Pens for needy children

[Image] For many South African children, starting
the school year with an assortment of
stationery goodies is considered a luxury.
(Image: Tynago Communications)

[Image] BiC will donate one-million pens to needy
South African children by March 2012 as
part of its Choose BiC and Change a
Future campaign.
(Image: Tynago Communications)

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• Millicent Quoilin
  Unilever
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Wilma den Hartigh

French-based company BiC, best known for its iconic ballpoint pen, has pledged to donate one-million pens to needy South African children by March 2012 as part of its Choose BiC and Change a Future campaign.

For many South African children, starting the school year with an assortment of stationery goodies is considered a luxury. Many children go to school without even the most basic stationery items such as pens.

Through the campaign, BiC wants to give children the tools they need to help them on their way to becoming South Africa’s future teachers, engineers, doctors and lawyers.

“It’s our way of using our brand’s power to champion education and to equip and empower the children who need it most,” says Millicent Quoilin, BiC marketing manager of stationery.

How you can help

BiC’s new campaign hopes to change this and it has invited companies and consumers to join them in making a difference.

Over 20 different BiC products have been branded with ‘Choose BiC and Change a Future’ stickers. Each time one of these packs is sold, BiC will donate a pen to a disadvantaged child.

As part of the campaign, BiC will also give away cash prizes towards education, as well as iPads.

Distributing the pens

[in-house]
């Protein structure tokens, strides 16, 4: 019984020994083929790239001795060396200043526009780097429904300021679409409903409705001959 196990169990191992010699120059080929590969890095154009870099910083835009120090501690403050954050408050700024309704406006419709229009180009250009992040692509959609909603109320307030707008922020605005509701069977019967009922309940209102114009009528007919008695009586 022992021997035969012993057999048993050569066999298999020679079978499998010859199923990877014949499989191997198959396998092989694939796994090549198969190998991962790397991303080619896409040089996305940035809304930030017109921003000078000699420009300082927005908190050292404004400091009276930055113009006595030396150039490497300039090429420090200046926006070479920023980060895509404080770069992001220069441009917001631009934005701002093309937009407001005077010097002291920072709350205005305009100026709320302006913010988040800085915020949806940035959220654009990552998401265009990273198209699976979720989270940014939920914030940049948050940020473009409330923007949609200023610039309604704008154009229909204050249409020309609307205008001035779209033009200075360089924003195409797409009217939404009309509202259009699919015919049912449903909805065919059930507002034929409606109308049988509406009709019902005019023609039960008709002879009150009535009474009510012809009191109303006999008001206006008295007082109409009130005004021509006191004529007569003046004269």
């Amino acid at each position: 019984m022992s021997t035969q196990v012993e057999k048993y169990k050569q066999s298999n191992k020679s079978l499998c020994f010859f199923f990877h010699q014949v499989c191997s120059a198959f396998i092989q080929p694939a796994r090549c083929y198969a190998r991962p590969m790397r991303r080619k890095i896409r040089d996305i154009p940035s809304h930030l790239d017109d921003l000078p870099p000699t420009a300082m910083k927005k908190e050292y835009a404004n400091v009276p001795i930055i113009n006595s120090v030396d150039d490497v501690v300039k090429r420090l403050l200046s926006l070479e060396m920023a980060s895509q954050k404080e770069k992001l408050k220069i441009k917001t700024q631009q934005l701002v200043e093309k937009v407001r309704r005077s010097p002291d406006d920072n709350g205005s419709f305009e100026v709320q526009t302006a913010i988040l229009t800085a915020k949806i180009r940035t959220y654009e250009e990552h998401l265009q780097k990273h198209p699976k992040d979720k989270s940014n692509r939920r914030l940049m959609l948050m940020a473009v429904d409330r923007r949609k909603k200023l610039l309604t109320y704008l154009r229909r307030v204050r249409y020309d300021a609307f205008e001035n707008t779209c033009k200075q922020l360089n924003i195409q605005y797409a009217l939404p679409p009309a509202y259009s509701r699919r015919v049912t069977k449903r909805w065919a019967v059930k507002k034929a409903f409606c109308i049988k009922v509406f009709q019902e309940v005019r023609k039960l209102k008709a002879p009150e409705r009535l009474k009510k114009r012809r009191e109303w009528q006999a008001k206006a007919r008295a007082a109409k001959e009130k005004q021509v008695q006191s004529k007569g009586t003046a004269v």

The pens will be distributed by the READ Educational Trust, an NGO that operates in the education and literacy sectors.

The organisation’s main focus is teacher training and school resource provision.

It is funded by foreign donors and the private sector and works with the Department of Education to implement teacher training and literacy projects in schools.

Bertus Matthee, national director of the READ Educational Trust, says that providing school children with writing tools is as important as having books to read.

“Being able to put one’s thoughts down is the start of a good education,” Matthee said in a statement. “Since today’s pupils are those who will be writing South Africa’s future, the significance of a donation such as this cannot be underestimated.”

Advancing education

Literacy is a major challenge for South Africa and the country’s Department of Basic Education has identified education as a priority area.

“Based on Unicef’s belief that education breaks the generational cycles of poverty and disease, BiC’s ‘Choose BiC and Change a Future campaign’ could begin to rewrite the history of education in South Africa,” Quoilin says.

According to Unicef, 21 African nations have adult literacy rates below 50% and in sub-Saharan Africa alone, about 45-million children don’t go to school.

Official figures show that about 4.7-million adults in South Africa are illiterate. The country’s unemployment rate of 24% is among the highest in the world.

Tertiary institutions have also come on board to address South Africa’s literacy challenge.

Last year Stellenbosch University launched a new initiative, known as Words Open Worlds, which is distributing books in rural and disadvantaged communities. Since the beginning of 2011, the project has reached around 30 000 people.